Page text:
- Compatibility with different selections of blades and makes
- Compatibility with other attachments
- Throttled or throttle-less
- Gear ratio - 5:1 is optimum
Various specifications available are:
Micro – sagittal saw: 0-25,000 cycles per minute (cpm)
90-110 pounds per square inch (psi)
Micro- oscillating saw: 0-35,000 cpm
Micro- reciprocating saw: 0-22,000 cpm
Pneumatic extended oscillating saw: 0-35,000 cpm
Burr functionality is determined by ball-tip design and configuration. Several designs are available depending on the procedure for which the burr may be required.
Some configurations are:
- Barrel Tip Carbide
- Cross cut fissures
- End/Side cut carbide
- Lindemann Carbide
- Round cutting carbide
- Round diamonds
- Round end carbide
- Shannon 44, stainless
- Burr selection especially depends on application whether orthopaedic, neurosurgical or maxillofacial.
What to look for?
- A non-clogging design
- Fracture resistant spray stem
- Non-brittle suction tip
- PVC-free construction
- Ergonomically designed hand press
- Non-kinking hose preferably polyurethane
- Variable speed trigger
- Suction pressure: not exceeding 100 psi.
- Balance between weight and power to reduce user fatigue
- Ergonomically designed for the plaster room technicians for prolonged use
- Low noise
- Light weight
- Multi-speed control
- What are the risks to the orthopaedic surgeon from using power tools or vibrating machinery?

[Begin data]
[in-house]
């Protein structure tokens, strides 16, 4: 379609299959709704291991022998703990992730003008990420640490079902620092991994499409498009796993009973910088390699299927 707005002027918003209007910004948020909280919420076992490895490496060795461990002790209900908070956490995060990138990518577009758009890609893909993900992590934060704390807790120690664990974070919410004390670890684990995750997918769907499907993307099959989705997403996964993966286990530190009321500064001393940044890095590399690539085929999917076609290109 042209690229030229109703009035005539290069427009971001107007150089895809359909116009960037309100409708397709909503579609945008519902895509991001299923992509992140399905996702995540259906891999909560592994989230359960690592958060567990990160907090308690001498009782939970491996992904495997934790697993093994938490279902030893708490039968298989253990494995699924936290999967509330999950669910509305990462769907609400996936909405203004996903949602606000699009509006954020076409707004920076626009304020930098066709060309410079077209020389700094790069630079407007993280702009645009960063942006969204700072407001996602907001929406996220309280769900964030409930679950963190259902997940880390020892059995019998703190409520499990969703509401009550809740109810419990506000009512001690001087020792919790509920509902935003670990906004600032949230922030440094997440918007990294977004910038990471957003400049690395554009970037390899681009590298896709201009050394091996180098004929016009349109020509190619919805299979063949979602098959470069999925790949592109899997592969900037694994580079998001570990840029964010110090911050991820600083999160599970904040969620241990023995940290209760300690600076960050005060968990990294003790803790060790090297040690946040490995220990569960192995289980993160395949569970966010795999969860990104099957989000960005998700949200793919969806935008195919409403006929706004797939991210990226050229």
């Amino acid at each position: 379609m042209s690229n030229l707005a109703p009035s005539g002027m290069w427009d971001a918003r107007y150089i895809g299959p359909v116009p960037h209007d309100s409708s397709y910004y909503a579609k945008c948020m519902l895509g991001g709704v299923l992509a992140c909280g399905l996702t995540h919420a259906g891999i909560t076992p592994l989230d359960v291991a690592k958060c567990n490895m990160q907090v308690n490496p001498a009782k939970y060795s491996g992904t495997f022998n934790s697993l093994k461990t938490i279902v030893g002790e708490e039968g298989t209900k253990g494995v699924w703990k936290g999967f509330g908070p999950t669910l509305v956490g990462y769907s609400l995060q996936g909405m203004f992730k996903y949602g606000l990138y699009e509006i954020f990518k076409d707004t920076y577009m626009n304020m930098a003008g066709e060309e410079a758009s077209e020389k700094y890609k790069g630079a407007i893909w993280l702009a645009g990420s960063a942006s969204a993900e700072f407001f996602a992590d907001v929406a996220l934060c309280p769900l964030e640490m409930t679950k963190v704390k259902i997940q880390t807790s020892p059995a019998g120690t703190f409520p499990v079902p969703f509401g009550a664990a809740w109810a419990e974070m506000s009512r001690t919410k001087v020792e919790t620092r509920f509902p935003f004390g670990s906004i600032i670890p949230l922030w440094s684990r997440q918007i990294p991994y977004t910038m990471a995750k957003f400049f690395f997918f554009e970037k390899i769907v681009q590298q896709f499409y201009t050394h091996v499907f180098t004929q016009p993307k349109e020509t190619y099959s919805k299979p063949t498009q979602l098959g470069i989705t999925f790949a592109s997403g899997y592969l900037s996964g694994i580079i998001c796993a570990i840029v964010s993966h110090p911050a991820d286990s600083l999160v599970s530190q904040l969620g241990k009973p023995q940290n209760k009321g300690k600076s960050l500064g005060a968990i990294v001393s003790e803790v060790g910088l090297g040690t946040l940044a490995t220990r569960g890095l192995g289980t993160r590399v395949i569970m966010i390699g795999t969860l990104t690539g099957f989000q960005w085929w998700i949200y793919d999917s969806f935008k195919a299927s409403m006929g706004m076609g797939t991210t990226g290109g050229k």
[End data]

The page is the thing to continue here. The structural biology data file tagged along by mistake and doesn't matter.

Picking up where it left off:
1. Risk from vibrating power tools:
According to studies by researchers Roberts S, Ashcroft G et al, orthopaedic surgeons are a unique group within the medical profession using vibrating hand-held air and battery powered tools in the regular course of their work. The vibration transmitted to the hand and upper limb by prolonged operation of vibrating tools such as orthopaedic saws can result in the disease known as Hand-Arm Vibration Syndrome (HAVS) in which individuals may complain of white finger, numbness or muscle and joint problems.
The results of their study shown are an eye-opener. Orthopaedic surgeons showed a significant excess of upper limb neurological symptoms related to exposure to the use of battery and air powered tools and peripheral nerve abnormalities were identified in the test group. This study confirms the possibility that orthopaedic surgeons may be a group at risk of developing the neurological and musculoskeletal symptoms of HAVS.
2. Risks from noise exposure in the orthopaedic operating theatre
Surgeons working in orthopedic operating theatres are exposed to significant noise pollution due to the use of powered instruments. This may carry a risk of noise-induced hearing loss. A study by Hamish Love attempted to quantify this noise exposure and establish whether this breaches occupational health guidelines for workplace noise exposure. He concluded that the overall total noise dose during orthopaedic surgery was acceptable but orthopaedic surgeons experience brief periods of noise exposure in excess of stipulated guidelines. This carries a significant, but unquantified risk for noise-induced hearing loss.
3. Risks from surgical smoke and aerosols generated by power tools
Surgical smoke is typically produced during procedures utilizing power equipment, lasers and other electrosurgical instrumentation.